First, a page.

From adding maybe too much honey, maybe oxidation when transferring from one bottle to another, adding too much tea, etc. I just feel like the whole thing is off balance. I don't think it's totally undrinkable. The mouthfeel is actually okay after I added some jam and a few slices of bananas (mushed). Maybe the pinch of cinnamon that just made it a bit strange...it was my attempt to make the wine smells 'sweeter' without actually sweetening it. But maybe it's just my mind thinking something taste 'off'...like that faint overripe fruit that you didn't put in the fridge (although only slightly). Another thing is I've used egg shell powder to clear it. I baked it first...so hope that kills the bacteria too.

Leaving for a vacation in about 5 days (for three weeks) wonder if I should take a chance and just leave it and either I come back to something good or belongs to the drain.

Yeah in East Java I was buying apple juice (with no preservatives) and adding yeast and some extra sugar to make cider. I also made alcoholic ginger beer Pretty simple, and I was amazed by how quickly everything ferments in Indonesia. But for cider I just poured a little bit of the apple juice out of the bottle, added the sugar/yeast and sealer the bottle loose enough to let gas escape but tight enough to stop stuff getting in. After just a few days I had a drinkable cider, and didn't do any transferring - just had to be careful not to pour the yeast into my glass.

I am actually back in the UK now, and have found it so much easier to homebrew with all the availability of ingredients etc. I have made elderflower and elderberry wine (all with freshly picked flowers/berries from the local area), cider from apples and beer from grain and hops (the smell from the grain mash is AMAZING). Lactose is used a lot over here for sweetening cider and also a main ingredient for things like milk stouts. I use Irish moss to clear my beer in the UK, its a type of seaweed, not sure about availability of that in Indonesia.

When I get back to Indonesia would be great to be able to get hold of all types of hops and brewing yeasts etc. I know you can get easier to access to some stuff in Jakarta etc but last time I read about it the hops and grains were hard to get hold of.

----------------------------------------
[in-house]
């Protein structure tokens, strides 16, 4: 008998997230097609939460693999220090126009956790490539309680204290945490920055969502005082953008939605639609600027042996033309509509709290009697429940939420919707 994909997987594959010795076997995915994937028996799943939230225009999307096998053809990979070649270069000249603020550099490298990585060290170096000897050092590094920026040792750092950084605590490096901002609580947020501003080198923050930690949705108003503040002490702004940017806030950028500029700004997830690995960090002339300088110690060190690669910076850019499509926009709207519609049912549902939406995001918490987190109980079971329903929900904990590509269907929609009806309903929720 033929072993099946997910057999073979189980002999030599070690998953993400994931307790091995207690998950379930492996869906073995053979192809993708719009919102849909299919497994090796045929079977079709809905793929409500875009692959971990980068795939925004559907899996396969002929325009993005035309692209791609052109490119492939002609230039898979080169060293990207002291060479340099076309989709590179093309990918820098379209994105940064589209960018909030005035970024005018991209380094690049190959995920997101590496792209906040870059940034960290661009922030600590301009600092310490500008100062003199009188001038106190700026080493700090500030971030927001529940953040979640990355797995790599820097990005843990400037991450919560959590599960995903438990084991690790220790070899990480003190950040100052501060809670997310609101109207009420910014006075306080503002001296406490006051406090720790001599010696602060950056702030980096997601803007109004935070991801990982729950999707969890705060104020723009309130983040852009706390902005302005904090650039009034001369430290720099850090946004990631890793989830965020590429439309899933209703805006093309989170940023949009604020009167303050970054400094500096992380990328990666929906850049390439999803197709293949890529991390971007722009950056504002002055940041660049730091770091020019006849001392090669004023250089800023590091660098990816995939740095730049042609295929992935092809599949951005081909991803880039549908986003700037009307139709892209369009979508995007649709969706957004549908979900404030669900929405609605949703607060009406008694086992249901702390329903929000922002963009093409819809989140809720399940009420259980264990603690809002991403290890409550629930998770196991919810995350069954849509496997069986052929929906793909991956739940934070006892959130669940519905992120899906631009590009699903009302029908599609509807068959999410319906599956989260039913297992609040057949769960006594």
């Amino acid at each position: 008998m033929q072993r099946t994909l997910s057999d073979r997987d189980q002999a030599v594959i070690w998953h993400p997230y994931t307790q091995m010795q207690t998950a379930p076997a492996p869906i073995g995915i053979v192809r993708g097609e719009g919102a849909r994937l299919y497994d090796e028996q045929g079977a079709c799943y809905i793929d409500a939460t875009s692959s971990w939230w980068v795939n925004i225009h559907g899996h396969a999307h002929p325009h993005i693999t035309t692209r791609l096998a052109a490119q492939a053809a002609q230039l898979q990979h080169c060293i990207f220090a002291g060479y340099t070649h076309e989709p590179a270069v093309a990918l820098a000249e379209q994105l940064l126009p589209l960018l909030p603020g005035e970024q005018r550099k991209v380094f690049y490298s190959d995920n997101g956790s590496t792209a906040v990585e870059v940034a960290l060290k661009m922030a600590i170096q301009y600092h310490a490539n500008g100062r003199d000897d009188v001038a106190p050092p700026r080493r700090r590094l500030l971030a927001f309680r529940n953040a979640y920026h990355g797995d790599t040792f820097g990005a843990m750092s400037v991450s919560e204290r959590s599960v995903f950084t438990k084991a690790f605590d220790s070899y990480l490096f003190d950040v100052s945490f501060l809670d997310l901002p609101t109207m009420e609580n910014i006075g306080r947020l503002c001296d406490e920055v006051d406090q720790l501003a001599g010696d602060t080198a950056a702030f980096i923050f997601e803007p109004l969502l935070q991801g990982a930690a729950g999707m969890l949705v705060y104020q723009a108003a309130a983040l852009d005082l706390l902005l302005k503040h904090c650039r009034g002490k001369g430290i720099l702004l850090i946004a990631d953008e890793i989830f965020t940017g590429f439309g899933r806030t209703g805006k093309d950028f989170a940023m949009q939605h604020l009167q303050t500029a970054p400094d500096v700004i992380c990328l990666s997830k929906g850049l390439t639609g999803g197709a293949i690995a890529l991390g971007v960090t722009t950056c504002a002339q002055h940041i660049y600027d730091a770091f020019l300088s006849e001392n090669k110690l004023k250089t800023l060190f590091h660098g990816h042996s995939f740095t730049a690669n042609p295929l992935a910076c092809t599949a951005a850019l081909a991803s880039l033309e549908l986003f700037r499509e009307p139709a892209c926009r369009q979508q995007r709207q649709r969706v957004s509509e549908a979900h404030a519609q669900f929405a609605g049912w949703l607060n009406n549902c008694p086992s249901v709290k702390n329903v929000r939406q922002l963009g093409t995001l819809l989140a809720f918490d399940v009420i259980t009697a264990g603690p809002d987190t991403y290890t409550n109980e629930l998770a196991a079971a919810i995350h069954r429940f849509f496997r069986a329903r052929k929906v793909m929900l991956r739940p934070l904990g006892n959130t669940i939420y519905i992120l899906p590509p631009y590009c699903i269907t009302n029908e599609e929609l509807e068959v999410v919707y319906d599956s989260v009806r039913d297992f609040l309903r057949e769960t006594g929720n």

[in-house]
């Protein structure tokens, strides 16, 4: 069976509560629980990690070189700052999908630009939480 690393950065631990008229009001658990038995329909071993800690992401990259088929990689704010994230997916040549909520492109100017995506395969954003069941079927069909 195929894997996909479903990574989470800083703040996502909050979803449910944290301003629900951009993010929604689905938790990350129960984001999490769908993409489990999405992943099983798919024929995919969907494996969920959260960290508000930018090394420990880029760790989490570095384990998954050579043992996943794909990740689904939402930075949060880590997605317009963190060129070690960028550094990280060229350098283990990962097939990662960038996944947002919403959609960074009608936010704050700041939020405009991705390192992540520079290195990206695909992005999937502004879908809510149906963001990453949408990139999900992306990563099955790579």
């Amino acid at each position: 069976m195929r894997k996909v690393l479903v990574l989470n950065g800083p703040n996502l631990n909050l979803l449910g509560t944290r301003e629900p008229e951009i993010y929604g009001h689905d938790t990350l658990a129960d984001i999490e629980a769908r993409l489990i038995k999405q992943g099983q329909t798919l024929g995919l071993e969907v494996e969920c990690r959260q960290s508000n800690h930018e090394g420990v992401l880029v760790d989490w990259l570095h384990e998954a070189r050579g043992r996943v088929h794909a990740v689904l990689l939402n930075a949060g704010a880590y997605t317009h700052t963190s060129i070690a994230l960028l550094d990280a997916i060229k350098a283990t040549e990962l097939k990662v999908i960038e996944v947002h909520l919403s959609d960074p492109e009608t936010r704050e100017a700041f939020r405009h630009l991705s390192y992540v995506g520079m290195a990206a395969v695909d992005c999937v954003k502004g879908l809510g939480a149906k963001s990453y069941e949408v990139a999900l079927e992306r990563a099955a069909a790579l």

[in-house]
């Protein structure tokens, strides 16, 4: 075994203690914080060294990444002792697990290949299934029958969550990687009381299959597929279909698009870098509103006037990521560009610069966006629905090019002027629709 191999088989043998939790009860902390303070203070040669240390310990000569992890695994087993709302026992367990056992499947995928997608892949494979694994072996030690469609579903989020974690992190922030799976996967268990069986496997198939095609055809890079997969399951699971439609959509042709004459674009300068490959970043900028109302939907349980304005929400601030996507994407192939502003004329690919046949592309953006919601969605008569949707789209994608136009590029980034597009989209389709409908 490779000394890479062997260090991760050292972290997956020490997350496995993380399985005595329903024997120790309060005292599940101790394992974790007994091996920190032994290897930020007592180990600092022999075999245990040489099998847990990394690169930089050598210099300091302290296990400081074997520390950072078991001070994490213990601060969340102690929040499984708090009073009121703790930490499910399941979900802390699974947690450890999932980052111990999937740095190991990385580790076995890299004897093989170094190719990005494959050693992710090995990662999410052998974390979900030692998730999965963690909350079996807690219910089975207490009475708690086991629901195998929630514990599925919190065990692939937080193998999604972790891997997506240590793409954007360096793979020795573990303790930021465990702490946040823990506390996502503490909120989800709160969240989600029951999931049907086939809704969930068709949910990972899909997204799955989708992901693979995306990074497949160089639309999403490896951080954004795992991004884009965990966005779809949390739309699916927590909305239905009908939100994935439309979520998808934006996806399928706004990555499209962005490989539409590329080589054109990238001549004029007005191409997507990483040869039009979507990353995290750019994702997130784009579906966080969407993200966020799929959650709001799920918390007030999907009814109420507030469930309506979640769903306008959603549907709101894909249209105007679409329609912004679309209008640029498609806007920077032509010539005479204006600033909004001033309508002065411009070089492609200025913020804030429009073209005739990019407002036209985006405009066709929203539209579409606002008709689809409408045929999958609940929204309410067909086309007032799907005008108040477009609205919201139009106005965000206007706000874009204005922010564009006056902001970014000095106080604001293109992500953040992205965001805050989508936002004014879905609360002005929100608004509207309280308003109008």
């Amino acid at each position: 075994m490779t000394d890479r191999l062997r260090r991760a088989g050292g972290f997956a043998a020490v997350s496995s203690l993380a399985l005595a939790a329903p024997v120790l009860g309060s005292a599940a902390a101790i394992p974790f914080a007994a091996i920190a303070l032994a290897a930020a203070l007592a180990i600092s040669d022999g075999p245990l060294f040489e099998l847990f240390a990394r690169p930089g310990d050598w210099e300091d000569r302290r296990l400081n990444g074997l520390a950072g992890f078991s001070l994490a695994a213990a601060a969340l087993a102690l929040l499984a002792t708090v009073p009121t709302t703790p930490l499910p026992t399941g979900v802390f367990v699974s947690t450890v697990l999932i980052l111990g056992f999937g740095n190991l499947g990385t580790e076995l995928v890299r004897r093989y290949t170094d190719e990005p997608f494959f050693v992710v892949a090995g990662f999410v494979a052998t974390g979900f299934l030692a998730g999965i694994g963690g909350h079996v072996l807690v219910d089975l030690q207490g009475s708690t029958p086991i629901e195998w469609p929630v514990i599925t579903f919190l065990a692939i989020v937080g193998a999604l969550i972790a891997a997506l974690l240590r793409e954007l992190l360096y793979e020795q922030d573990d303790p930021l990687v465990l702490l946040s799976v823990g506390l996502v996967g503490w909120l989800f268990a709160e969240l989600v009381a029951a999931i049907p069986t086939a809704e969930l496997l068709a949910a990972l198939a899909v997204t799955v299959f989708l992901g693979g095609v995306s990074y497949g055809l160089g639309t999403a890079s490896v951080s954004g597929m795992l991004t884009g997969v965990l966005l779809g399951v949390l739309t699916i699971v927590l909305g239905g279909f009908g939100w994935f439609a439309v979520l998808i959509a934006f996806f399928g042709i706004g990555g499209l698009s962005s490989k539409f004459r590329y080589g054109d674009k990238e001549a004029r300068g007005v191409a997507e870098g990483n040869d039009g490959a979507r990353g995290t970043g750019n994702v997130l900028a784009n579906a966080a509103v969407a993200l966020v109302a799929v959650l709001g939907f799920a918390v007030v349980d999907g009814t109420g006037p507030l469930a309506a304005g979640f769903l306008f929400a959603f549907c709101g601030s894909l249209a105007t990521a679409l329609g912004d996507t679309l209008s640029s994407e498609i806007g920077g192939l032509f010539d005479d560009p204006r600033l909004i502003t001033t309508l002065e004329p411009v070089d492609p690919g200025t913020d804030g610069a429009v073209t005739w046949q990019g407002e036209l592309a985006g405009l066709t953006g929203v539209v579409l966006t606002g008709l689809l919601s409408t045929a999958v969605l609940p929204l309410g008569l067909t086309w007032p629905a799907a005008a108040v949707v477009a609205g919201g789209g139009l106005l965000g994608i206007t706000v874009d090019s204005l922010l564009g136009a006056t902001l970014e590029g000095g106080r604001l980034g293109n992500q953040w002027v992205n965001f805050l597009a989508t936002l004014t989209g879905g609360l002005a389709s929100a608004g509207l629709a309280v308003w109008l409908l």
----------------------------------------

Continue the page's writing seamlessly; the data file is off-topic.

I suggest you leave it for the 3 weeks and see what its like when you get back. If its got alcohol in it will only condition and make a nicer drink. When I am making beer in UK, after fermentation is complete, I always leave the bottles for a month or so to condition before drinking.
 

Banana72

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Wow time flies when you're having fun! Four months...a few trials here and there...man one of my batches turns out pretty dang nice (6 liters) and I already started another six liter batch. If I may say this with just a tiny tiny bit of bias...a couple tweaks here and there i think the quality matches some of the local reds out there..(but like i said...I'm a bit biased)...gone are the days of overpriced wines!
 

Bad_azz

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Homebrewing can become a bit addictive I think. Not so much the end product but the whole learning and creating process.
I hope to have time to get back into it soon.
 

Banana72

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Yep the thing is quite a bit of my grocery budget goes (or has been going) to buying grapes, juices, fruits, Equils (for the bottles) or buying 6 liter bottled water just because I need the plastic jug. I guess in the long run i should save money cause I'm not spending anything on wines for sure!
 

Bad_azz

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So this is where you turn budget conscious and start gathering ... instead of buying grapes ask a neighbour for some bananas- if you don't have any... or try papaya.... go with the fruits in season.
Play with it; but write down - or video each making, so that you have a record of what steps were taken & if it worked for your taste or not... & if you don't really like it- find a bunch of friends who drink indiscrminately & klet them at it - or use it in cooking sauces.
 

fastpitch17

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So this is where you turn budget conscious and start gathering ... instead of buying grapes ask a neighbour for some bananas- if you don't have any... or try papaya.... go with the fruits in season.